16 Must-Have Doggy First Aid Items


In addition to putting together a doggy first aid kit, if your pooch does happen to get injured and needs emergency assistance, store emergency vet phone numbers on your phone too. Depending where you are located, you will need to have a new list of phone numbers, so don't forget to update your list as you travel.

Dogster has more on these essential items to include in your first aid kit as well.

Below are some great items to have in your first aid kit that can prove to be valuable, especially if you have to make a trip to an emergency vet.

There are plenty of pre-stocked first-aid supply kits available in stores, some of which have over 20 items, and others with upward of 50. A homemade first-aid kit for your dog can be just as useful.

Basic items for general use:
1. Scissors: You may need to remove excess fur to clean a wound, and certainly to trim a roll of gauze after dressing a wound.

2. Tweezers: For splinters, bee or wasp stings, or to remove a freshly attached tick, tweezers can also serve a variety of purposes in a tough situation.

3. Turkey baster or eyedropper: You should certainly have an instrument for precisely administering liquid relief to your dog.

4. Rectal thermometer and petroleum jelly: A rectal thermometer designed for use in dogs, along with a lubricant for proper application.

5. Flashlight or penlight:
Having a source of light can be critical to determining the nature of the problem.

For treating wounds:
6. Latex gloves: The last thing you need is to get your hands covered in bodily fluids while you’re trying to provide emergency triage.

7. Hydrogen peroxide: Some sites list hydrogen peroxide for dog first-aid kits as a way to induce vomiting under a vet’s explicit direction.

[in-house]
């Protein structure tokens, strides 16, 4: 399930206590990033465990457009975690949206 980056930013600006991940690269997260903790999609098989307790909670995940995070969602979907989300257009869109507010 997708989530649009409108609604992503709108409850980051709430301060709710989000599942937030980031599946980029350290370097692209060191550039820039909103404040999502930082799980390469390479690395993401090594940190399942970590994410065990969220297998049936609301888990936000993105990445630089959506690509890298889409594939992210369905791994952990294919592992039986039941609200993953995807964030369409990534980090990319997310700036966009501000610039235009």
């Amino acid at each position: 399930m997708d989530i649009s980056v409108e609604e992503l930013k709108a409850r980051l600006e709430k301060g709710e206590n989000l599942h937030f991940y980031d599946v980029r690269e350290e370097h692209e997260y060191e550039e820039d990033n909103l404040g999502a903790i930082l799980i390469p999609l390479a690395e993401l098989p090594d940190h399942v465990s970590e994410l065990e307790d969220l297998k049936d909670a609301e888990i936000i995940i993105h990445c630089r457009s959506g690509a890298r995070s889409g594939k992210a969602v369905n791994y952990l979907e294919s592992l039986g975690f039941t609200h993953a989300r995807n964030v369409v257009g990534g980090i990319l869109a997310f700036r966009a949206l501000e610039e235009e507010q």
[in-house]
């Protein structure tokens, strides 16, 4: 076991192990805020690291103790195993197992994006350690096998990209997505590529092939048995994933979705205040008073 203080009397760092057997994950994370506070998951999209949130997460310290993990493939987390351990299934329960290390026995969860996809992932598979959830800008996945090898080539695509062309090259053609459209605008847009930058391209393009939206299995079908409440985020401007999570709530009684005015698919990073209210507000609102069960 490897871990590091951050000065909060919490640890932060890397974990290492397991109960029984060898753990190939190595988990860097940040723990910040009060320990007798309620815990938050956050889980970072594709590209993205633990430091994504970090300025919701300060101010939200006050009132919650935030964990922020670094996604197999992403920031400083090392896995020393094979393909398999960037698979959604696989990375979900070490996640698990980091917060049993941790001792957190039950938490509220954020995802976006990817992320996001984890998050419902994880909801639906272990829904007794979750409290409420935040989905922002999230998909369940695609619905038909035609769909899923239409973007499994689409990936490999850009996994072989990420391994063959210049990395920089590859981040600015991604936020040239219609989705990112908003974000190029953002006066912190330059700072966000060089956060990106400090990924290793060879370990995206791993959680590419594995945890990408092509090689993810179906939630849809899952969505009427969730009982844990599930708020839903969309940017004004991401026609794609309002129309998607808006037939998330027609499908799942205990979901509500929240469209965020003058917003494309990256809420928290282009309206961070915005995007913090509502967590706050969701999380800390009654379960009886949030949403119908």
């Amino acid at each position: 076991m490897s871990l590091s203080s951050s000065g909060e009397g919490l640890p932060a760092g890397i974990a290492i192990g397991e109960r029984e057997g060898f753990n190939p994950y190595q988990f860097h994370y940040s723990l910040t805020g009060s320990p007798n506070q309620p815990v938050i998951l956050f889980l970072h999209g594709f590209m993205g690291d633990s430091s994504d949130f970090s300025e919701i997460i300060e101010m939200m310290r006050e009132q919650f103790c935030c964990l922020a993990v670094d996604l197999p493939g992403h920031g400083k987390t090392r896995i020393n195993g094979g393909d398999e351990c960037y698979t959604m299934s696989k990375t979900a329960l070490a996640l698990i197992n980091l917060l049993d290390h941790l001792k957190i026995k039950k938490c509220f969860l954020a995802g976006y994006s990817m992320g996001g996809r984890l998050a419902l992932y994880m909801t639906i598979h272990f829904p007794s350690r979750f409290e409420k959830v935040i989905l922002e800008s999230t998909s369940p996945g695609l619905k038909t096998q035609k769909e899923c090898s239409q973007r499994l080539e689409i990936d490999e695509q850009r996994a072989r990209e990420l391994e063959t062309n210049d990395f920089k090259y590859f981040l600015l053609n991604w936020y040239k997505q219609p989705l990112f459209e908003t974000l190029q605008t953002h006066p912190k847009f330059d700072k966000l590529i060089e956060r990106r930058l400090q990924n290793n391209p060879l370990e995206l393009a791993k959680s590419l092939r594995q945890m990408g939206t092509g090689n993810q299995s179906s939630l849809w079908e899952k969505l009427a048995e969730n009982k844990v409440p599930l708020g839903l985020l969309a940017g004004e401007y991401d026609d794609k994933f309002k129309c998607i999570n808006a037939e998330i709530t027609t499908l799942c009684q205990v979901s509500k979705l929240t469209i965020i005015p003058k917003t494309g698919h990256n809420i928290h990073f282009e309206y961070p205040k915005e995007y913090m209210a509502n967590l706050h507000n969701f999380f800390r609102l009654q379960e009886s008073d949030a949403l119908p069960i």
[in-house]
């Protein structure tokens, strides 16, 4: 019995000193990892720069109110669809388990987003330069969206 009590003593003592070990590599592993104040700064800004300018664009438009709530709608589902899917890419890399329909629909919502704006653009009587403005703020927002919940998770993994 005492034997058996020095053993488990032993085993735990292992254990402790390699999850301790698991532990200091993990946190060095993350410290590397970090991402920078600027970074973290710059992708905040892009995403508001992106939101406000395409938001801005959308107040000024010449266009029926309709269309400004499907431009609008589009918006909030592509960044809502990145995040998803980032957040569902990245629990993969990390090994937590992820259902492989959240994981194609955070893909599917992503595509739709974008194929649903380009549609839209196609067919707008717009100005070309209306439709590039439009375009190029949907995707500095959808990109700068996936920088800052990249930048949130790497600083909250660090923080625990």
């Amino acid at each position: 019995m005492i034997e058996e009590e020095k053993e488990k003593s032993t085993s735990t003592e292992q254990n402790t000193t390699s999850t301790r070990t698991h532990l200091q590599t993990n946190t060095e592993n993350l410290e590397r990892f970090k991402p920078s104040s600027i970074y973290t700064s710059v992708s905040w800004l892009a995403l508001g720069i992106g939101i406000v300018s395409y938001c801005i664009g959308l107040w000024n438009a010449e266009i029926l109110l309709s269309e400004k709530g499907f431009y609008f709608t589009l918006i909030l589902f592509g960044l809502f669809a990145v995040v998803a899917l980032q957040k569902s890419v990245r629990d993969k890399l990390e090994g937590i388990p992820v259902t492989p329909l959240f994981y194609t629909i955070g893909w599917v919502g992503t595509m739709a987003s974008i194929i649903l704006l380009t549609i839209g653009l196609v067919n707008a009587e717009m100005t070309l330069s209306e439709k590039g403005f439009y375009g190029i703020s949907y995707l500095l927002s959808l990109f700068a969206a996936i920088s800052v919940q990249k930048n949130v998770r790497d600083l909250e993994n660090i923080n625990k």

8. Antibiotic ointment / antibacterial wipes: Single-use antiseptic or antibacterial wipes will serve the same purpose.

For dressing wounds:
9. Cotton balls
10. Gauze.
11. Medical adhesive tape

For transport:
12. Muzzle: Wounded or otherwise inconvenienced dogs may lash out, even against their beloved owners.
13. Leash: A spare leash can help you lead your dog to a place of safety so she can receive first aid.
14. Towels: As above, a major wound may be too severe for cotton balls to adequately address.
15. Blanket: A blanket can provide swaddling for a frightened dog.

Optional, but useful:
16. Pet carrier: A pet crate appropriate to her size may help you get to the veterinarian more easily and avoid her panicking en route.

What is in your dog’s DIY first-aid kit?
Many sources I consulted note that you should keep a pet first-aid book handy as well.

Emergencies can happen anywhere and at any time.
Do you know where the closest 24-hour animal hospitals are in your area?

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